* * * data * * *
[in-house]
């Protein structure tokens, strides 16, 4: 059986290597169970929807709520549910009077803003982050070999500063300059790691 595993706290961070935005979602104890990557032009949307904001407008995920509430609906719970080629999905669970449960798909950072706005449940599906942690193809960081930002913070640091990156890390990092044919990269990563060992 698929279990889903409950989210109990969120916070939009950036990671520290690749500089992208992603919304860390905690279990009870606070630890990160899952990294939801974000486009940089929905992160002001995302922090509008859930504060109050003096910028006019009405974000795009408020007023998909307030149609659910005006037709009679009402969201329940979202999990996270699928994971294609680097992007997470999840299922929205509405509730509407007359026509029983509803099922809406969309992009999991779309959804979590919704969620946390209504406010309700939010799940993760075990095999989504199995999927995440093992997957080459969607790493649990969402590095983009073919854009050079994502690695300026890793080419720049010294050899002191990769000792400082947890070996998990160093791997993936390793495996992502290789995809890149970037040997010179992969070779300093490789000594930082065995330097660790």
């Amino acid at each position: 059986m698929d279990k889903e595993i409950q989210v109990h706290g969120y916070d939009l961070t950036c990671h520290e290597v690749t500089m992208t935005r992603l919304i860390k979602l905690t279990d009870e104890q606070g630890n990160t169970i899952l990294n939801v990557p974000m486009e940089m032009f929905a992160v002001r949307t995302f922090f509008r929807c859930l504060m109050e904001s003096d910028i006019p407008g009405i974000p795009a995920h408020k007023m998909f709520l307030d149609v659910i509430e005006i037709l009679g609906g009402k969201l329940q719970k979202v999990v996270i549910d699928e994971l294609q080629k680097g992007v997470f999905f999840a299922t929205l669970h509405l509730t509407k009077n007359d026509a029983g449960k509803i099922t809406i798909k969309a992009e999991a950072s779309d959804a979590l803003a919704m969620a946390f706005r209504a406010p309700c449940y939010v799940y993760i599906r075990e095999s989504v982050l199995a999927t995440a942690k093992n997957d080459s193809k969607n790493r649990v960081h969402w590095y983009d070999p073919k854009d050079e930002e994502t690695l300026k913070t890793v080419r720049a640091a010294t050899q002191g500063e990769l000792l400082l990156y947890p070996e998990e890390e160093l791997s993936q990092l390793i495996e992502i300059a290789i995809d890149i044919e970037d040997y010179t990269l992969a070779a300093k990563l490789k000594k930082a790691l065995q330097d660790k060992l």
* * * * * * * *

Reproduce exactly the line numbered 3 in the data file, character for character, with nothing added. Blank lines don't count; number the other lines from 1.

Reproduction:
């Amino acid at each position: 059986m698929d279990k889903e595993i409950q989210v109990h706290g969120y916070d939009l961070t950036c990671h520290e290597v690749t500089m992208t935005r992603l919304i860390k979602l905690t279990d009870e104890q606070g630890n990160t169970i899952l990294n939801v990557p974000m486009e940089m032009f929905a992160v002001r949307t995302f922090f509008r929807c859930l504060m109050e904001s003096d910028i006019p407008g009405i974000p795009a995920h408020k007023m998909f709520l307030d149609v659910i509430e005006i037709l009679g609906g009402k969201l329940q719970k979202v999990v996270i549910d699928e994971l294609q080629k680097g992007v997470f999905f999840a299922t929205l669970h509405l509730t509407k009077n007359d026509a029983g449960k509803i099922t809406i798909k969309a992009e999991a950072s779309d959804a979590l803003a919704m969620a946390f706005r209504a406010p309700c449940y939010v799940y993760i599906r075990e095999s989504v982050l199995a999927t995440a942690k093992n997957d080459s193809k969607n790493r649990v960081h969402w590095y983009d070999p073919k854009d050079e930002e994502t690695l300026k913070t890793v080419r720049a640091a010294t050899q002191g500063e990769l000792l400082l990156y947890p070996e998990e890390e160093l791997s993936q990092l390793i495996e992502i300059a290789i995809d890149i044919e970037d040997y010179t990269l992969a070779a300093k990563l490789k000594k930082a790691l065995q330097d660790k060992l």